"Russisk er nesten umulig."
Translation:Russian is almost impossible.
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I believe so.We have so many grammatial tenses.Each verb is different for each person.We change the adjectives as well . You cannot simply say a pretty girl, a pretty pen , pretty books ,a pretty chair :D The adjective will be different in each case.And punctuation ... oh man .This is hard even for us! With those commas .They keep changing the rules all the time! So, this is quite a challenge for anyone who has to learn this language :)
Interesting. Polish changes the adjective for each person as well: (Wysoki mężczyzna vs wysoka kobieta vs wysokie ludzie) and in some tenses in Polish the verbs change for the person as well: (Kobieta miała kapelusz. Mężczyzna miał kapelusz. Ludzie mieli kapelusze.)
Is it like that? I'm just starting with Polish, and I'm fascinated with the Slavic languages.
To add even more difficulty to polish, it will not be "wysokie ludzie" but "wysocy ludzie", as "wysokie" refers to feminine and neutral plural nouns (f.ex. wysokie kobiety, wysokie drzewa), and "wysocy" to masculine plurals (wysocy mężczyźni). However! This rule applies only to people, so it will be wysocy chłopcy, wysocy lekarze, wysocy murarze. I that case, people in general are treated as masculine noun. When it comes to masculine objects in plural form, the form of adjective will come back to "wysokie", f.ex. "wysokie kapelusze". Good luck with polish! I would never learn it if I wasn't native :D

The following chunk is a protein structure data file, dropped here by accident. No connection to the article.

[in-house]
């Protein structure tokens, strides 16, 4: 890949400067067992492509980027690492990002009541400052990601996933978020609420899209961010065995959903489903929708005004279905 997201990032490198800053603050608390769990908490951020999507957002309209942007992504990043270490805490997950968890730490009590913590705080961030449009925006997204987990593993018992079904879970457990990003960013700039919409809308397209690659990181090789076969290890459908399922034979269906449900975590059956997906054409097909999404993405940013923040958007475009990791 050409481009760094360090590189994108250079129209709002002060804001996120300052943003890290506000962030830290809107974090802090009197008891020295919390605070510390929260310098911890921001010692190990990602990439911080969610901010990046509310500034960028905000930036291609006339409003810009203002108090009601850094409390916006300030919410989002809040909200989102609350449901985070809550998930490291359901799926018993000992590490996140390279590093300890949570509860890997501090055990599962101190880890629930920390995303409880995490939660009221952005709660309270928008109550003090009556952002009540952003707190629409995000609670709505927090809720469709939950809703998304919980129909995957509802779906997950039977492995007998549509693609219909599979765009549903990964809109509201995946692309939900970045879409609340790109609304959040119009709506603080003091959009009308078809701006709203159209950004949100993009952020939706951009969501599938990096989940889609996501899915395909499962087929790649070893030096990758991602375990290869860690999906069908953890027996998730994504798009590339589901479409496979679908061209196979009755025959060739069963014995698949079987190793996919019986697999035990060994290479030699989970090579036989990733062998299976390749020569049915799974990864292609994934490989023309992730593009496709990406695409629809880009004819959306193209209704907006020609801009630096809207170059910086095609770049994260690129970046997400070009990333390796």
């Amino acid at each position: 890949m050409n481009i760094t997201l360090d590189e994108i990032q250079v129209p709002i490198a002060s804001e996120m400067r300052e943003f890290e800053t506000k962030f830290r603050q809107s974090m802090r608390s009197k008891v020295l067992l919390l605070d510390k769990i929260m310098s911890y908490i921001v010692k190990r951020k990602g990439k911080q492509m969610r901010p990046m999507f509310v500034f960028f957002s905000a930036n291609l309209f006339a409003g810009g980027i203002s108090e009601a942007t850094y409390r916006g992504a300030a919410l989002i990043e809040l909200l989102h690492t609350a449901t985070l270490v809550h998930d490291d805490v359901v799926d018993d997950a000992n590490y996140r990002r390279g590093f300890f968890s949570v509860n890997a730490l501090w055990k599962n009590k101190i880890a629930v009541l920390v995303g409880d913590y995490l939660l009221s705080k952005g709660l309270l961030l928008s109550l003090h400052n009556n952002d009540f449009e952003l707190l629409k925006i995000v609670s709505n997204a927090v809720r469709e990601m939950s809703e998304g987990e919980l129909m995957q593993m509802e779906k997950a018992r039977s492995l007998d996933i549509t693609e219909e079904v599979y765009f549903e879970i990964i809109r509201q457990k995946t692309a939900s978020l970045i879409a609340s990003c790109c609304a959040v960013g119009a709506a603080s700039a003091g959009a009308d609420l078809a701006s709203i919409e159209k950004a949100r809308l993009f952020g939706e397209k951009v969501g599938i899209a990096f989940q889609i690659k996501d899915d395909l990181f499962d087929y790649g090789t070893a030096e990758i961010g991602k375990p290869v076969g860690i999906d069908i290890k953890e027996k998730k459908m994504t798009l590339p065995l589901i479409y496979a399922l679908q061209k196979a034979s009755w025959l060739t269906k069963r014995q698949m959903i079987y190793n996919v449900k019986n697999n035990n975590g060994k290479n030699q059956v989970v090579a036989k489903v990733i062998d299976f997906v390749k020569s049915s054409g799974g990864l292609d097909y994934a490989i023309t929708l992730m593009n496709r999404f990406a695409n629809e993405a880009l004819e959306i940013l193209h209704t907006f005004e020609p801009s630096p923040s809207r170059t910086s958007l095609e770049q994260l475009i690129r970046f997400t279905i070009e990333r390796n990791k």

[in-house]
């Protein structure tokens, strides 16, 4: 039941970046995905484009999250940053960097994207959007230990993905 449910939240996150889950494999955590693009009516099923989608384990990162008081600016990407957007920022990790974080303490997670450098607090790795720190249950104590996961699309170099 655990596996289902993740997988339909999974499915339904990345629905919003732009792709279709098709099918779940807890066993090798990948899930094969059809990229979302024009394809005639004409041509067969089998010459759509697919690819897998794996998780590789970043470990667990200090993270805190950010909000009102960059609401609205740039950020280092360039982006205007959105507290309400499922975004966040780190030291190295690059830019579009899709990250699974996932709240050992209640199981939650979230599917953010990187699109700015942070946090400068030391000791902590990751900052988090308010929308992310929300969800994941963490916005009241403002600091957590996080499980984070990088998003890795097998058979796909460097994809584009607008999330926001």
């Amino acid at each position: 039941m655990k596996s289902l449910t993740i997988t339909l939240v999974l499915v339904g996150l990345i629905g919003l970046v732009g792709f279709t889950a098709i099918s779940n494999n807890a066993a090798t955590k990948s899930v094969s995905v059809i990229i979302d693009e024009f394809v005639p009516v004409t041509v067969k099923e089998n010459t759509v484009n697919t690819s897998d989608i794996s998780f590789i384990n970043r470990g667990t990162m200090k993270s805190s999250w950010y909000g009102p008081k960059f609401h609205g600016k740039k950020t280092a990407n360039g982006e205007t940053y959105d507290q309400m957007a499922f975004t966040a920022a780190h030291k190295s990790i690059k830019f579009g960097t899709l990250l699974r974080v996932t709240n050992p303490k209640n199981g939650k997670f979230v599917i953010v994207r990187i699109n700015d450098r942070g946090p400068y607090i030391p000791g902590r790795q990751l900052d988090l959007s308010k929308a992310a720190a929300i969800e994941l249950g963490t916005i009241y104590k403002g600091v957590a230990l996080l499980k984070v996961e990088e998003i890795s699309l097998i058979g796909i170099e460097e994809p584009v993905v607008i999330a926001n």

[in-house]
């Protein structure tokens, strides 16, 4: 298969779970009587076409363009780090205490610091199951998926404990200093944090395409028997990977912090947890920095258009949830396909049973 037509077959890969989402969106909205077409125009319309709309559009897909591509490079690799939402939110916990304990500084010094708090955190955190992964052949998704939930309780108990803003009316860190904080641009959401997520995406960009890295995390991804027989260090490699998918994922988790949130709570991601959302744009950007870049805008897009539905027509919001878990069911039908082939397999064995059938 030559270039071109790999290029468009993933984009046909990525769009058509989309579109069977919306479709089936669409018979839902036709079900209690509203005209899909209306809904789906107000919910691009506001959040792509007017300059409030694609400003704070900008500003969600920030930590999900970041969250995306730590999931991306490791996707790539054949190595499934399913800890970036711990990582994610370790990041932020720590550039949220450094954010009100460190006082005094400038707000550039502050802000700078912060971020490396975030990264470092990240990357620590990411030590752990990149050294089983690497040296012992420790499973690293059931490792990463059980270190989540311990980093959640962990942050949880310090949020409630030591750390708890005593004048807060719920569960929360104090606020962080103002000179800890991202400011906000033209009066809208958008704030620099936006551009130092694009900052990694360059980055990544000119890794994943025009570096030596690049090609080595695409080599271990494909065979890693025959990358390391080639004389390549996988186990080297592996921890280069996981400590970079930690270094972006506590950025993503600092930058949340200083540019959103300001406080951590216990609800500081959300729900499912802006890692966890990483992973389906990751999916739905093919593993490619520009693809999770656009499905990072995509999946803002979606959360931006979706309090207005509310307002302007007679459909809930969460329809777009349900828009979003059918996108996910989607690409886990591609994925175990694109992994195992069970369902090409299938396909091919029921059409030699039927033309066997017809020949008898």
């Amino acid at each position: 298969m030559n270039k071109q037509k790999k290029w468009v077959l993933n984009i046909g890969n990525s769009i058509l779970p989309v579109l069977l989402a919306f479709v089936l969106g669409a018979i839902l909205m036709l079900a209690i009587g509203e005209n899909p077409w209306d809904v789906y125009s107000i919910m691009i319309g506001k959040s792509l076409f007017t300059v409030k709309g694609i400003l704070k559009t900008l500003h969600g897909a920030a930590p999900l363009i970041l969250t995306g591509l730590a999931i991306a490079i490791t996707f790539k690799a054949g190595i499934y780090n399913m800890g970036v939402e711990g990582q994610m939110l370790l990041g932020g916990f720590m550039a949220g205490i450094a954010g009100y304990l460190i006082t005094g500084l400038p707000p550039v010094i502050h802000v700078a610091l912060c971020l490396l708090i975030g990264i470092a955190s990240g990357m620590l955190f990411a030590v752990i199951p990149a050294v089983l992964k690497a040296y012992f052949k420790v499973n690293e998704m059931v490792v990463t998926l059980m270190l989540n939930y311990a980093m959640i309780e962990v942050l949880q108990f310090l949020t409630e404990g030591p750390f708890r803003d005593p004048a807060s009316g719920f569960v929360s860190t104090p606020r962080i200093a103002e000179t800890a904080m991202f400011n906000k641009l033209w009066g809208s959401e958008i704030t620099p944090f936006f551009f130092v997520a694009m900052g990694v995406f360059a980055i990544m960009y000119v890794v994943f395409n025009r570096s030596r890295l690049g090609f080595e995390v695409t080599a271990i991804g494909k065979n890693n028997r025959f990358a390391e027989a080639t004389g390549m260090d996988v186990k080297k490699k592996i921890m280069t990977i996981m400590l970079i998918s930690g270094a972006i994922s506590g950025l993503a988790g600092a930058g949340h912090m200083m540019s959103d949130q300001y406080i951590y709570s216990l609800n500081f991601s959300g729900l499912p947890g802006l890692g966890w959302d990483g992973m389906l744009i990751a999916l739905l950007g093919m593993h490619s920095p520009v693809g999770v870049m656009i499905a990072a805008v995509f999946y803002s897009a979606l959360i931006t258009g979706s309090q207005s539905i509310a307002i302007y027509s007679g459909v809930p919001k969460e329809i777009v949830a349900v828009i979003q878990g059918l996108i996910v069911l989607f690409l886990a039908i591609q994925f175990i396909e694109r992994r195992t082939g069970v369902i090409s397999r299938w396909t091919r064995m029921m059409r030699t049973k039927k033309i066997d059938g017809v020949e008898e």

Even "Russian is nearly impossible" got flagged as wrong for me, but I'm reporting that one. Unfortunately my only choices to report some of these are to say the audio, Bokmål, or solution is wrong; it didn't have the option to submit directly as a correct solution, so I hope the mods see this...!
From Urban dictionary
yeah no A phrase that people now use to start sentences for some ❤❤❤❤❤❤❤ reason. "Yeah no, I'd love to go commit suicide with you this afternoon. See you at 3!"
No more strange than English :) I'll wager that every language has that kind of weirdness. Except maybe the ones which don't have affirmation/negation words, like a Goidelic language family.